Q There was also talk among the senators and the Director about the possibility of some kind of MI-5 organization that, just basically, the FBI has too much on its plate and that they can't take it on. What does the administration think about that?

MS. PERINO: I think that those are ideas that are floating out there, but I don't know of anyone seriously considering --

Q Does the President have a view?

MS. PERINO: I've never talked to him about it. I don't know. I think that he believes that the FBI is doing a great job in protecting this country, and I think the facts bear that out.

Q Would the President veto a supplemental bill strictly over a withdrawal date that is not legally binding?

MS. PERINO: I'm not going to negotiate from this podium. Of course, we're going to have conversations with Congress, and the President has been clear that arbitrary timetables that put handcuffs on our generals and tie funding to conditions on the ground that don't match the conditions on the ground is what he would be against.

Q A follow-up on that. If the war effort were to literally start running out of money, doesn't the President have some emergency spending powers akin to what goes on here when there's a government shutdown? Have you been looking into that?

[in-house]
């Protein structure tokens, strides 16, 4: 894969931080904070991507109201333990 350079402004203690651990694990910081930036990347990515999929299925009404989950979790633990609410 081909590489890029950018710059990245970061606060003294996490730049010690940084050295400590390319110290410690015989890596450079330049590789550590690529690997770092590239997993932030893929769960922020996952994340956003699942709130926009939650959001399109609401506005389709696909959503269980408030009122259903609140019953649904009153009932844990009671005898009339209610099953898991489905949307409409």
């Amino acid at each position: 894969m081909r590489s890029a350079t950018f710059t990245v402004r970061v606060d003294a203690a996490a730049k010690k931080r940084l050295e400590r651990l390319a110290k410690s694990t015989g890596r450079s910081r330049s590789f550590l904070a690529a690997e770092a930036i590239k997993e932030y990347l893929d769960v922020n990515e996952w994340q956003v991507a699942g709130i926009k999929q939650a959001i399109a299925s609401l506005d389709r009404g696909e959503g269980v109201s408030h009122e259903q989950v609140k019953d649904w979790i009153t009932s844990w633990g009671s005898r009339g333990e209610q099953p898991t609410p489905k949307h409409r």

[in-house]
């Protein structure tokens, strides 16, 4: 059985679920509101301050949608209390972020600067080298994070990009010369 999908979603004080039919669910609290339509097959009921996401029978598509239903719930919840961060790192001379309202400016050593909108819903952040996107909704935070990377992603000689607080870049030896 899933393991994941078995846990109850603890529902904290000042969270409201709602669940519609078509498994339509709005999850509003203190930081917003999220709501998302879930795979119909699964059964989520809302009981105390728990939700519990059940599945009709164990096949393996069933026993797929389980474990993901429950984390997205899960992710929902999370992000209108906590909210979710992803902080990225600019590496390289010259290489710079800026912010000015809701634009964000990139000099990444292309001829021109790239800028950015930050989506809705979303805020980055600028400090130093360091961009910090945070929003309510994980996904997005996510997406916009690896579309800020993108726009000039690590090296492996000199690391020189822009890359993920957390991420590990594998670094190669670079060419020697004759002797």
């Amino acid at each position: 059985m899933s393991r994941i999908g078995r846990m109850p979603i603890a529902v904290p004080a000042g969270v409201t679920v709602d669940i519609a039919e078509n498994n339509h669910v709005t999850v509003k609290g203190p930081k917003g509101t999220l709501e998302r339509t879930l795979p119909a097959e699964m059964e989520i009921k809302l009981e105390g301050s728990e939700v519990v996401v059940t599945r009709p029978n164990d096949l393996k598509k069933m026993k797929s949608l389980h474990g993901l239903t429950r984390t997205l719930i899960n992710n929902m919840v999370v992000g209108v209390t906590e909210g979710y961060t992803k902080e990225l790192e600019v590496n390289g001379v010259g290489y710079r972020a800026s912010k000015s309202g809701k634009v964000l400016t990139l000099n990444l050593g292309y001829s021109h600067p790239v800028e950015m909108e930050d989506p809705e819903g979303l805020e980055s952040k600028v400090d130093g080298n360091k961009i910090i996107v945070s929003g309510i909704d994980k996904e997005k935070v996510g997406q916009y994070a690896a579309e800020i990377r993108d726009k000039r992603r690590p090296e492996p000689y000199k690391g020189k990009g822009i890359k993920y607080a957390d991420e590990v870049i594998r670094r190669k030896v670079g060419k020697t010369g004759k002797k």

MS. PERINO: I'd have to refer you to Department of Defense. I'm not -- or we can look into it and try to get back to you. I don't know. What I do know is that the President has listened to Secretary of Defense Bob Gates, who has said that as of April 15th, the money is going to start running out.

Let me go to April, and then I'll go to you, Les.

Q On that subject, basically both sides are standing toe-to-toe, looking eye-to-eye. No one is blinking. Is the President prepared to allow the troops not to be funded after April 15th? Because he continually talks about the need for flexibility, the need to fund them for what they need on the ground.

MS. PERINO: The President -- we stand ready. We have open lines of communication with Capitol Hill. You can bet that we're in constant communication. You know that the members have been down -- both sides of the aisle have been down to talk with the President, and members of our staff are up there talking to them, and I'm sure there are phone calls going back and forth.

Q Is there any way the President will bend on all of this pork and allow some to stay in?

MS. PERINO: Again, I'm not going to negotiate from this podium, or talk about any specific negotiations that would be ongoing. But we're going to be talking to Capitol Hill that we need the money for the troops.

Q So, basically, the President is not going to blink?

MS. PERINO: We'll be talking with members of Congress.